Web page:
"Climate change policies at both the national and international levels have traditionally focused on measures to mitigate greenhouse gas (GHG) emissions and to adapt to the actual or anticipated impacts of changes in the climate. As a participant in several international agreements on climate change, the United States has joined with other nations to express concern about climate change. Some recent technological advances and hypotheses, generally referred to as 'geoengineering' technologies, have created alternatives to traditional approaches to mitigating climate change. If deployed, these new technologies could modify the Earth's climate on a large scale. Moreover, these new technologies may become available to foreign governments and entities in the private sector to use unilaterally--without authorization from the United States government or an international treaty--as was done in the summer of 2012 when an American citizen conducted an ocean fertilization experiment off the coast of Canada. The term 'geoengineering' describes an array of technologies that aim, through large-scale and deliberate modifications of the Earth's energy balance, to reduce temperatures and counteract anthropogenic climate change. Most of these technologies are at the conceptual and research stages, and their effectiveness at reducing global temperatures has yet to be proven. Moreover, very few studies have been published that document the cost, environmental effects, sociopolitical impacts, and legal implications of geoengineering. If geoengineering technologies were to be deployed, they are expected to have the potential to cause significant transboundary effects."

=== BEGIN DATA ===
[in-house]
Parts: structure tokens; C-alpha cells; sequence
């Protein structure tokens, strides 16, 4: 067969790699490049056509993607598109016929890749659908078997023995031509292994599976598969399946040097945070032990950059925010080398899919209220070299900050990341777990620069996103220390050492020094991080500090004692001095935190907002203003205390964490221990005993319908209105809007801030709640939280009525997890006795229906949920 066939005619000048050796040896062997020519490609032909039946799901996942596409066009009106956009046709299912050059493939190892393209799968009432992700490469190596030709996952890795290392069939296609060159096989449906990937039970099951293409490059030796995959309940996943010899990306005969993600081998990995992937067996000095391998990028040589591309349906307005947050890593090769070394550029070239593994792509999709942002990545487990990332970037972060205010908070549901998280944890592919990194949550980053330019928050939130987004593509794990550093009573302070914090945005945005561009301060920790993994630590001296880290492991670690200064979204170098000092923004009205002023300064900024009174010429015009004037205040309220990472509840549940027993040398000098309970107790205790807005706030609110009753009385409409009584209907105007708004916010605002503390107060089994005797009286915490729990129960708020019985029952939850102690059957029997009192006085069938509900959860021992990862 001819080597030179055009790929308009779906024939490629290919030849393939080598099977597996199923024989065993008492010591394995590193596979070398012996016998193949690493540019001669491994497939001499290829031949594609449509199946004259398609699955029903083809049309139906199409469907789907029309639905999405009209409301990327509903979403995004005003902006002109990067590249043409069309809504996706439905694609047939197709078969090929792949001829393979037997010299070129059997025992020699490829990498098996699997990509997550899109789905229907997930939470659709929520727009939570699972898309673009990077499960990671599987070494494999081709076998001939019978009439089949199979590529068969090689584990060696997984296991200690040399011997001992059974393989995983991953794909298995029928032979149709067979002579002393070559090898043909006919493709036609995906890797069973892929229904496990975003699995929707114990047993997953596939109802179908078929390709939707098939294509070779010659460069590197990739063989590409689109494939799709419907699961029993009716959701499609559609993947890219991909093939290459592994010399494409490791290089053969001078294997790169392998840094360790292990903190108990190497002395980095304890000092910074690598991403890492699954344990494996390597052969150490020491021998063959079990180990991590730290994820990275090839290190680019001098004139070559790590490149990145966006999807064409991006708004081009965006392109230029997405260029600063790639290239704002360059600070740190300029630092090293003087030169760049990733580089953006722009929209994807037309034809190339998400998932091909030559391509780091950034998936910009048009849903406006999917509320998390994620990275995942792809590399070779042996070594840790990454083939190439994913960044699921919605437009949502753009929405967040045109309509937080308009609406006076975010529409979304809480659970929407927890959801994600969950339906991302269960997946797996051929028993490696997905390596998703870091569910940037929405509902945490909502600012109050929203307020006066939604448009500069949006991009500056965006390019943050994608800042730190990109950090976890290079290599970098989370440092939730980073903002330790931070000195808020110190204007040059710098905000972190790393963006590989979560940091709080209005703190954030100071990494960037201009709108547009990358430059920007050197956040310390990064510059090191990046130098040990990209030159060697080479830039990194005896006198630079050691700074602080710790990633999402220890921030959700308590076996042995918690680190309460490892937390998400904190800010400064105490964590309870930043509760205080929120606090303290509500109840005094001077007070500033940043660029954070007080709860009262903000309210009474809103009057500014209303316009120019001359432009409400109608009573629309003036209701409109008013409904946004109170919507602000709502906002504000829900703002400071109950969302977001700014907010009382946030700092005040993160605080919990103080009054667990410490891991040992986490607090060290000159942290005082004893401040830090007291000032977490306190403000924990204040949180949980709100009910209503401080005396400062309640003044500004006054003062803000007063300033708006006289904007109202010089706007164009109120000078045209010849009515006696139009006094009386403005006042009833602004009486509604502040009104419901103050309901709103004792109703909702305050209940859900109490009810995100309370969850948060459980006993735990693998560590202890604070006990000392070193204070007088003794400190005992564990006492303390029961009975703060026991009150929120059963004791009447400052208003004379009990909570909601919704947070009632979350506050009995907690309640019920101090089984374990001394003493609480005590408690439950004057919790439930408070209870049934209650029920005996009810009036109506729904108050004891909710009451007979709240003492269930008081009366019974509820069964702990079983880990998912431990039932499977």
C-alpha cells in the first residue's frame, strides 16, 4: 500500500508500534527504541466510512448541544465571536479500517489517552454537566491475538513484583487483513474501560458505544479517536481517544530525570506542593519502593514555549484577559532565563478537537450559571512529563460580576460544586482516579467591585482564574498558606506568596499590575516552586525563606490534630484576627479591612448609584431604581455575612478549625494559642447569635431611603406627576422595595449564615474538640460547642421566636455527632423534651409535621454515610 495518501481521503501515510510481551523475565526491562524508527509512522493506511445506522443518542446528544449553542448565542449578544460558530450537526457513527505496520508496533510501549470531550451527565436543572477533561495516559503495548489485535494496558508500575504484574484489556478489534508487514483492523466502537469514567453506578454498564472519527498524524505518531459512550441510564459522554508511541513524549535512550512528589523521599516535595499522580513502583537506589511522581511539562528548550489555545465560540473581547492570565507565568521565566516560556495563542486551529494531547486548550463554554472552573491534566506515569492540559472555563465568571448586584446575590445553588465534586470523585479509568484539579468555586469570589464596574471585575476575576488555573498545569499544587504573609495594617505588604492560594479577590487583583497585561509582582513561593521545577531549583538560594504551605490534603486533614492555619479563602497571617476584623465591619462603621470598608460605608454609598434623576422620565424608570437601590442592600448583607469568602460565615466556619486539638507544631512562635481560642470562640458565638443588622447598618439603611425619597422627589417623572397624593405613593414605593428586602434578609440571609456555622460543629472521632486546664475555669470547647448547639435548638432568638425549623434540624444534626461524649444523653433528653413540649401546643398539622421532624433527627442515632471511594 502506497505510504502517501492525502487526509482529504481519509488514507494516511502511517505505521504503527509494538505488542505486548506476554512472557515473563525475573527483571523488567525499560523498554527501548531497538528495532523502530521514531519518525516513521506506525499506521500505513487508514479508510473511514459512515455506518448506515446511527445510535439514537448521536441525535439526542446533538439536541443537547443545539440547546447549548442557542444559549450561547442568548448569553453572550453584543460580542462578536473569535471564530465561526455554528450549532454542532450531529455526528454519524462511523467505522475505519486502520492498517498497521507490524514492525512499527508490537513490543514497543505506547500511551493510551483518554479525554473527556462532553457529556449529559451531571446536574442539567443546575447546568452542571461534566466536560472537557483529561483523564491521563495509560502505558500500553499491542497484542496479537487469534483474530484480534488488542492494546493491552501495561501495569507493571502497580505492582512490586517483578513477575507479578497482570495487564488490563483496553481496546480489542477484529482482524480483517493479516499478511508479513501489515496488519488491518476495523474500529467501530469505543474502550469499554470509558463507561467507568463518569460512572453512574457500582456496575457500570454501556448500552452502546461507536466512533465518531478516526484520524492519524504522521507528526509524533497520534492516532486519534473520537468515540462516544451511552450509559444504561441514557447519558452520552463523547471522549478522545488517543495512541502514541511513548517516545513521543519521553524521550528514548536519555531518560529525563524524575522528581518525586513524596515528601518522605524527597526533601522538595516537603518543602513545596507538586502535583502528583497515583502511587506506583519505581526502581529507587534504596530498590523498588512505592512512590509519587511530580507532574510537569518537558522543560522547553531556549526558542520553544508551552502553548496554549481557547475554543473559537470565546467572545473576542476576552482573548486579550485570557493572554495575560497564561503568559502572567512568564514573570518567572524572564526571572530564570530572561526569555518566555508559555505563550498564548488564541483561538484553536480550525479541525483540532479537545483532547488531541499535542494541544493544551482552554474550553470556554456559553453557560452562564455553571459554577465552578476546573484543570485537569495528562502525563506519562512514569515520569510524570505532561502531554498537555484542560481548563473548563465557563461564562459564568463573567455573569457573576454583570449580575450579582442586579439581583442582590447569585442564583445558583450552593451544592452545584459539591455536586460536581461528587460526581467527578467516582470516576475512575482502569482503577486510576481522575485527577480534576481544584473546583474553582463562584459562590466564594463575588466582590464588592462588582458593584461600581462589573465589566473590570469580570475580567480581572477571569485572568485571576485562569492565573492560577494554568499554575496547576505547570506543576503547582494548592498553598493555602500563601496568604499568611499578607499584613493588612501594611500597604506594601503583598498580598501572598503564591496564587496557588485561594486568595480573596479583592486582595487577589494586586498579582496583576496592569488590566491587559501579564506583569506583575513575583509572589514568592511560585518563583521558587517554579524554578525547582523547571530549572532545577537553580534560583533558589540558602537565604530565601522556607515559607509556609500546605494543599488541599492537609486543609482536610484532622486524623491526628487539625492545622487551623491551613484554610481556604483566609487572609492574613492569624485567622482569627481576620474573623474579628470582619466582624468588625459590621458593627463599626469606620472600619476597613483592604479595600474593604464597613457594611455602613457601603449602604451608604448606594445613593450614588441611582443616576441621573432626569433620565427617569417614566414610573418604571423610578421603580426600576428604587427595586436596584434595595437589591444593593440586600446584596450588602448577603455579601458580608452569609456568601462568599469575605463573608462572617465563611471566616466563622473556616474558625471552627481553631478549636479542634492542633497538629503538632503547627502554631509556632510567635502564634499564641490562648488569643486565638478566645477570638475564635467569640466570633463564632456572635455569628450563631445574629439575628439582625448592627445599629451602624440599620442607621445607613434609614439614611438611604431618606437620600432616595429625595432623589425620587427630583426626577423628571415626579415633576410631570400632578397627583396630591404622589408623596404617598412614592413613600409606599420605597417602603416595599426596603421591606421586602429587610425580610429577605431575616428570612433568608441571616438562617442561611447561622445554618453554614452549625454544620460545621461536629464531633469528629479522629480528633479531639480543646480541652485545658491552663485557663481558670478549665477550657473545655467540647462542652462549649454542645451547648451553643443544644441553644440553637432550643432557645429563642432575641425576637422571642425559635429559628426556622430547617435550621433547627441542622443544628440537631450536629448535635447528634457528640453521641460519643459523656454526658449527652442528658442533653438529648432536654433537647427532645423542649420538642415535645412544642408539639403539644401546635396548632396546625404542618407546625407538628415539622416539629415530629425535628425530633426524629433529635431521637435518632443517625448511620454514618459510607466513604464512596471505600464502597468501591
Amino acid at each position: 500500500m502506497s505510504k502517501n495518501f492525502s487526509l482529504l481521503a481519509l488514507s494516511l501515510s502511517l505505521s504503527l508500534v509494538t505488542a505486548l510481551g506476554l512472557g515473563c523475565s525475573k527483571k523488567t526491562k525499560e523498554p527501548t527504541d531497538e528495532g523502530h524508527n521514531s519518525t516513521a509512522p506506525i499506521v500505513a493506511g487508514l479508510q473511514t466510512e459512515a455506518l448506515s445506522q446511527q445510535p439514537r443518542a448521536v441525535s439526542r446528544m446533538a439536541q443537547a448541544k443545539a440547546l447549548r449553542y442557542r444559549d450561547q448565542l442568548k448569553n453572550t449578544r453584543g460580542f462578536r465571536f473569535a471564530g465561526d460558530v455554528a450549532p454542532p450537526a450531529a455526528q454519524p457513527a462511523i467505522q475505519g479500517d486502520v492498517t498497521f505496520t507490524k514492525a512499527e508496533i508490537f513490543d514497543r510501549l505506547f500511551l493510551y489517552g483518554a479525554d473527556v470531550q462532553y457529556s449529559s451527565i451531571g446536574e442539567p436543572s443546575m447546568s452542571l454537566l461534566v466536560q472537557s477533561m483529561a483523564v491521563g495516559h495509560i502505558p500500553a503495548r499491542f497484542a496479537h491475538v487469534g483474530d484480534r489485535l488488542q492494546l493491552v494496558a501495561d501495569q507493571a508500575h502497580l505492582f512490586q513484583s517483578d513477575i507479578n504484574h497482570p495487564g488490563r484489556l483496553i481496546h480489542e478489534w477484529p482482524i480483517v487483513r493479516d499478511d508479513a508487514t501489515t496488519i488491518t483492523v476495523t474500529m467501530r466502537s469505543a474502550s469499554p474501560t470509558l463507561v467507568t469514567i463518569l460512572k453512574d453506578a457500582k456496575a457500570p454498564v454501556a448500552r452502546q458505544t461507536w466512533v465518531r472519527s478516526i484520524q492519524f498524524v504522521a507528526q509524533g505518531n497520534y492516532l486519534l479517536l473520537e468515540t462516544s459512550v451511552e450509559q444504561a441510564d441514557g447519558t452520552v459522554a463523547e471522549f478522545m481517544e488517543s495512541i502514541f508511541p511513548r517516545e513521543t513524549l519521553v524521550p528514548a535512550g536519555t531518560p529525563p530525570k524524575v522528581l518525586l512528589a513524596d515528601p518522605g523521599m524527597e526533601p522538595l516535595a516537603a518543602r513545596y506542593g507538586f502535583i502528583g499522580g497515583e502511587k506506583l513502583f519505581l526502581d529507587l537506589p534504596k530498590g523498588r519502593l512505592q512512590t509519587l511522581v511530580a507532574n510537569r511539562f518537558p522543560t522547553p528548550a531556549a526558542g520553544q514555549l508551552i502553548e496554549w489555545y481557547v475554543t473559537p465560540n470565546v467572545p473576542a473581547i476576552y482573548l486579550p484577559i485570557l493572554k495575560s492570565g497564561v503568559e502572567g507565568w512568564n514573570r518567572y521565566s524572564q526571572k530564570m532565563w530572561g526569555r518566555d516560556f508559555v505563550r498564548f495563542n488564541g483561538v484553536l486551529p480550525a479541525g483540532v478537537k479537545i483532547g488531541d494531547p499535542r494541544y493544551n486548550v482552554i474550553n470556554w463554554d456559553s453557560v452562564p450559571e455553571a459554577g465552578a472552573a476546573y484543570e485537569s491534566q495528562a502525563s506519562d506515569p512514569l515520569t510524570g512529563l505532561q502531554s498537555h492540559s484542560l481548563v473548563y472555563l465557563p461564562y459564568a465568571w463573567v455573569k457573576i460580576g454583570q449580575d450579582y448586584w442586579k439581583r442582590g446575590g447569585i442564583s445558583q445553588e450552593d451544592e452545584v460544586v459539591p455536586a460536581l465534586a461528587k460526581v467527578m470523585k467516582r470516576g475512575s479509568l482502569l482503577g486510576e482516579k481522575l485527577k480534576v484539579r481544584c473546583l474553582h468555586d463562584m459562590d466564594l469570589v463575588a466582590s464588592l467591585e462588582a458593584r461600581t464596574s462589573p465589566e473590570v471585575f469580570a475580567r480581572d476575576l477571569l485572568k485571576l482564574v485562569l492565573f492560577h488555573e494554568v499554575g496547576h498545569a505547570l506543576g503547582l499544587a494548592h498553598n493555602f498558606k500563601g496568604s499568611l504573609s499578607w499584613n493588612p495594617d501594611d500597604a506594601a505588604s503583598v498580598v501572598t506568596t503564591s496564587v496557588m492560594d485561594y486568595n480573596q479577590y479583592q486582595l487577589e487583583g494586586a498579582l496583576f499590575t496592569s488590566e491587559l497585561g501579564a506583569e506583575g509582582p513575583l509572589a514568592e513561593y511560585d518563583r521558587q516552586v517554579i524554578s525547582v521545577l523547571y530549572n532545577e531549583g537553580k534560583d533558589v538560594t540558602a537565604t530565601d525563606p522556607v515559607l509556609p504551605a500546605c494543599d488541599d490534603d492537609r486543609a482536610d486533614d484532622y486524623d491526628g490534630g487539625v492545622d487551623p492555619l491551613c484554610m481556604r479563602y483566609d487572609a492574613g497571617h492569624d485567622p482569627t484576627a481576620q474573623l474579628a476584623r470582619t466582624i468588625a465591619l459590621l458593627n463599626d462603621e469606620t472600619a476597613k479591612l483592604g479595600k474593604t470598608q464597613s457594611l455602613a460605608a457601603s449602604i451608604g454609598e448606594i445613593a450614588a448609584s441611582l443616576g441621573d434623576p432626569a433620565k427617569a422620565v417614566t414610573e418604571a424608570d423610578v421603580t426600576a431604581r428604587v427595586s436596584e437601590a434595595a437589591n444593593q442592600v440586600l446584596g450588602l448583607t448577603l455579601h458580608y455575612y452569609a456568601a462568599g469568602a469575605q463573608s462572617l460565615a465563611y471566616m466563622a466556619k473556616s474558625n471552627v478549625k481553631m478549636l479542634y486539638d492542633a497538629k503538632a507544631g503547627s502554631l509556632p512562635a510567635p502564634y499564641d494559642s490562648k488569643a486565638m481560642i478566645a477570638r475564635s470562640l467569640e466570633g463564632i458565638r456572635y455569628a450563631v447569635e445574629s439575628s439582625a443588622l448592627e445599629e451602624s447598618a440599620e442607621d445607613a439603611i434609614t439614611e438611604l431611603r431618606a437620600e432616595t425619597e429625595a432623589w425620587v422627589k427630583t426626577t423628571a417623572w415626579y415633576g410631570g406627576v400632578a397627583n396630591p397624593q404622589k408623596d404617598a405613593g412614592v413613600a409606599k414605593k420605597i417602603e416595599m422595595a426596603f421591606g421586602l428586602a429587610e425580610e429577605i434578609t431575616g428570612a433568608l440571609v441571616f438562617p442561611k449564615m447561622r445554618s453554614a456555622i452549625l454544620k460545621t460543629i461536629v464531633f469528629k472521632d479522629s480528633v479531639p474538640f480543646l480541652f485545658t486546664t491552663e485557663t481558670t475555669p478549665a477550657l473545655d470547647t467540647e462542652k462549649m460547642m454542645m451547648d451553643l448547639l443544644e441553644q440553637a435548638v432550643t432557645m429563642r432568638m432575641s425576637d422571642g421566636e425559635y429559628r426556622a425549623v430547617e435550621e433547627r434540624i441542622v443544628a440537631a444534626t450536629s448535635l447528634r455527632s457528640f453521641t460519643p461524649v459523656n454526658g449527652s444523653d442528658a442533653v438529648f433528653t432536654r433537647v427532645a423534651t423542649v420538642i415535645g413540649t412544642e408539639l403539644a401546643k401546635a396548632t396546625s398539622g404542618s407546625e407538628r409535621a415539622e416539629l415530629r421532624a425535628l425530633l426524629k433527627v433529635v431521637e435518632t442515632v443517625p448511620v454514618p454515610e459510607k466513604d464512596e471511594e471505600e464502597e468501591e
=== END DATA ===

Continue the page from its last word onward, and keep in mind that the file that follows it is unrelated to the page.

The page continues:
CRS Report for Congress, R41371